(I used to run into them, American Nazi Party members, quite literally in full uniform ... as I was rounding a corner at a big Peace March in Los Angeles in 1963 ... well, I suppose I can laugh about it now ... but they were in Pomona, too.)
You remember how I was hit on the head with a baseball bat? Not the dumb rednecks, they were probably more like the deranged offspring of the local inbred families of the Klan that operated in the vicinity.
But when I was hit on the head as I was rising from my knees and the boys running away, I shouted out, "Nazis!" after them. And guess what? The boy on crutches said to me at that critical juncture of my life, "They are not!"
First he was yelling "No!" as I was hit, and he moved forward to me on his crutches. And then when I yelled "Nazis!" he yelled "No!" again. "They are not!"
He had to explain that comment to me later on, I tell you.
As I got to know the boy on crutches as life went on there, I learned he was of German extract, and was proud his grandmother had not kneeled to kiss the flag back during World War I as an enforced bid to show patriotism. And Nazis, to him, as a bright boy, was strictly speaking a socio-political monstrous phenomenon during a particular course of extremely bloody world history and professed a particularly hideous genocidal economic platform all resultant from soggy esteem in National Identity among certain ascending cultural groups from losing the First World War and losing some land and needing more elbausraum for themselves.
You see, we had bright kids in Claremont, and he was a few years older than I so I listened to him eventually when we became friends for a bit. So there are Good Germans and Bad Germans, as any student of history will tell you. He was German, and his dad taught music at a nearby college.
Anyway, that was Claremont to me and because these things had really happened to me, Frank would listen to my point of view as I related my most recent experiences in town. My point of view, I will add, is the only one I had at the time.
Der American Nazi Party was on der very visible rise even in Kalifornia back in the early sixties as some weird identity crisis the local White People were having in response to the growing popularity of the Civil Rights Movement, and when they grew nostalgic for an era they had only heard and dreamed of being like.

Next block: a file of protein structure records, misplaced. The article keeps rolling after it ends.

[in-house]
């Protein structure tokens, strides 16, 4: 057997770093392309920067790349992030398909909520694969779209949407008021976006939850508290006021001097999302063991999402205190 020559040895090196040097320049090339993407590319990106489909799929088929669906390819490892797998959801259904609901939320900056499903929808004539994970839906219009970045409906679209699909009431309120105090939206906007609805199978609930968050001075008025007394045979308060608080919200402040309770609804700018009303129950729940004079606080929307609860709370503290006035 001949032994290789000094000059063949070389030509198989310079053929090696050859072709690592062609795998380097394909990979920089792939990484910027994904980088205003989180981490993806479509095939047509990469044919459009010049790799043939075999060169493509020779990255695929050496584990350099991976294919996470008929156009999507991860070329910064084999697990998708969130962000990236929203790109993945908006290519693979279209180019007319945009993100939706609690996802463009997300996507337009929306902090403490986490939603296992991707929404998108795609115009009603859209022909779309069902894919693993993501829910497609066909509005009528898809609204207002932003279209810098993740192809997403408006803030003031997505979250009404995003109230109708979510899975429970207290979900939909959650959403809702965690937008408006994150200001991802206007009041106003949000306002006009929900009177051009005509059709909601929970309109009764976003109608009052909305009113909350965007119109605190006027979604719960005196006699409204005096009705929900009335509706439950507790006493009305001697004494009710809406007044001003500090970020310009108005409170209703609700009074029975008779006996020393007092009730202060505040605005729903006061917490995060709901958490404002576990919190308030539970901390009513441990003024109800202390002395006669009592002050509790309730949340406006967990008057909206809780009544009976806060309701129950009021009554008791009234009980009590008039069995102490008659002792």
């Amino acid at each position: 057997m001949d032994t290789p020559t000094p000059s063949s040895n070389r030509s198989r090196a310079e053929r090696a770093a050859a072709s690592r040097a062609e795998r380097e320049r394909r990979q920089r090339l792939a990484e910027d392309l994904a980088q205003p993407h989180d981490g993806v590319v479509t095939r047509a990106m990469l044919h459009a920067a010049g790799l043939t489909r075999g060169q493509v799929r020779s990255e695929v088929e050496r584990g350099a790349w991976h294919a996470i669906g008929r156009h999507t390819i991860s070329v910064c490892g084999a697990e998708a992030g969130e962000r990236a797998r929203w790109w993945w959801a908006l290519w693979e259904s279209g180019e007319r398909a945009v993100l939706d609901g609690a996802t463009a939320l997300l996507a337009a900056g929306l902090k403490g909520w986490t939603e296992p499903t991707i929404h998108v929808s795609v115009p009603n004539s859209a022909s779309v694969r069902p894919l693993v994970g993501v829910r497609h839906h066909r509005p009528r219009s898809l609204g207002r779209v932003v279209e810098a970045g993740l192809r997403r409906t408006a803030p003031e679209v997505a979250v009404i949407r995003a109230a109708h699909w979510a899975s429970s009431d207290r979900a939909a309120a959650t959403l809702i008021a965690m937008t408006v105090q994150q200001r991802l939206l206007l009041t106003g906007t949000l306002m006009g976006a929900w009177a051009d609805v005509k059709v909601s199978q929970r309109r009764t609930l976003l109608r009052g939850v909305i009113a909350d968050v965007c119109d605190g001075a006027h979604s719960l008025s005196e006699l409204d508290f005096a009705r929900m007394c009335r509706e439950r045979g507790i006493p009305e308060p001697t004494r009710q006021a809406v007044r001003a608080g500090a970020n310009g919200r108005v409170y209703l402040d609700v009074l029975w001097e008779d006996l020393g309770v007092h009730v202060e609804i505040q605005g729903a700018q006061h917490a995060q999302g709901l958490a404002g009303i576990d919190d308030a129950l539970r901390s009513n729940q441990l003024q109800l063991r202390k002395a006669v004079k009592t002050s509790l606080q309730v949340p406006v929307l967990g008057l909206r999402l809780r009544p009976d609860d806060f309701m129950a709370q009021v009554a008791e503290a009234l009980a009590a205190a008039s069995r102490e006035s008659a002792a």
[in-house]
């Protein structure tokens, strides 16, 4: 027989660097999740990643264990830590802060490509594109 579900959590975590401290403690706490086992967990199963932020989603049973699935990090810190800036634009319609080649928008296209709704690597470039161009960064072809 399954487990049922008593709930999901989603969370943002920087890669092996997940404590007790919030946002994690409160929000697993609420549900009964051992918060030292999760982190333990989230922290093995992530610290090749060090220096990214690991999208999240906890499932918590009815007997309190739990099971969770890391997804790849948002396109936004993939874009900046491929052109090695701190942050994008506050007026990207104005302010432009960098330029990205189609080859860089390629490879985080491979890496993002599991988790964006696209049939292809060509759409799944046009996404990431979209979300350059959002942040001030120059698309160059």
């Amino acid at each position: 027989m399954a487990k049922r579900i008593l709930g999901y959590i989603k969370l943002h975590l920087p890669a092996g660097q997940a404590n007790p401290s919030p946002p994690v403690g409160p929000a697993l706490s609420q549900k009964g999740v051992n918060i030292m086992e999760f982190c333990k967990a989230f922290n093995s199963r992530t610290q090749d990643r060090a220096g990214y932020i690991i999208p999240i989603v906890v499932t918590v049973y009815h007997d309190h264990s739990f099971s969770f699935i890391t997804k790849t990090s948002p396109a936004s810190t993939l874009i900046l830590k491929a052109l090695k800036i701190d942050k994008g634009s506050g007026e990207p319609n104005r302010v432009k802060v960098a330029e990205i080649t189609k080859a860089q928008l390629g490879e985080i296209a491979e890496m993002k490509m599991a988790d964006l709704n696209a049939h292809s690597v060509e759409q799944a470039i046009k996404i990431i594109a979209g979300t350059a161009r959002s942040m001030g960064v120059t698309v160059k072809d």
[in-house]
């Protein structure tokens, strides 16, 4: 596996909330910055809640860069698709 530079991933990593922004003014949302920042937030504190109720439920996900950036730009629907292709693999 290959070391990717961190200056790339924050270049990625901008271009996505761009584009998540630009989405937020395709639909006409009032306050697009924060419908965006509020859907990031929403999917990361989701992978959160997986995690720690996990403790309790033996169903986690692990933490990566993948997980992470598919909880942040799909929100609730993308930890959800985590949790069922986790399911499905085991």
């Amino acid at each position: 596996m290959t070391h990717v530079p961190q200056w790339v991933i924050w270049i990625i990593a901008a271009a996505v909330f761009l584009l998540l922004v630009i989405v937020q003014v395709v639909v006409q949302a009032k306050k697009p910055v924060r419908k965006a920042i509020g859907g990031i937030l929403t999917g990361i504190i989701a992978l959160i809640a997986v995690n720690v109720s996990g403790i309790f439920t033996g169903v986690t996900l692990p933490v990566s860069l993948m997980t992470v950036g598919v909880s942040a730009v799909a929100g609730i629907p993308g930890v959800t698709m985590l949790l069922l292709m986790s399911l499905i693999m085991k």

(Ooh, Adolf, I imagined the blond bouffant girls in my school sighing. Ooh, Eva! I imagined those same girls longing for his passionate response)
But when Uncle Taddeus, Aunt Ludmilla, and my father were young, about the age I was in 1960, they lived in the family home on Maxwell Street in Chicago. So they had some stories about THAT, too. And that's the kind of stuff I would pay attention to, because that's more fun than thinking about Nazis even though they're in the geographic vicinity.
For a party favor or some kind of present at my own graduation, every student in my graduating class at Claremont High School reeived a copy of "None Dare Call It Treason
" from an anonymous donor. That's the kind of town it was then, and all you could do was laugh about it.
Nile Running had a logo of a person running (a visual play on his name)... and I would listen to:
Sorry (I Ran All The Way Home
) by the Capris
(On the Dick Clark Show, when they sang it, sometimes they'd do a little pantomime with the lip-sync, and one of the singers would swing his arms like he was holding an imaginary baseball bat right where the drum went "snap" to imitate hitting a ball .... and I'd go "eeew! Gabba gabba gabba" because if I'd been hit any harder, as frightened adults told me at the time, "you could have been killed!" or even end up speaking like "gabba gabba gabba". Ah, the kids in my town, I tell you.)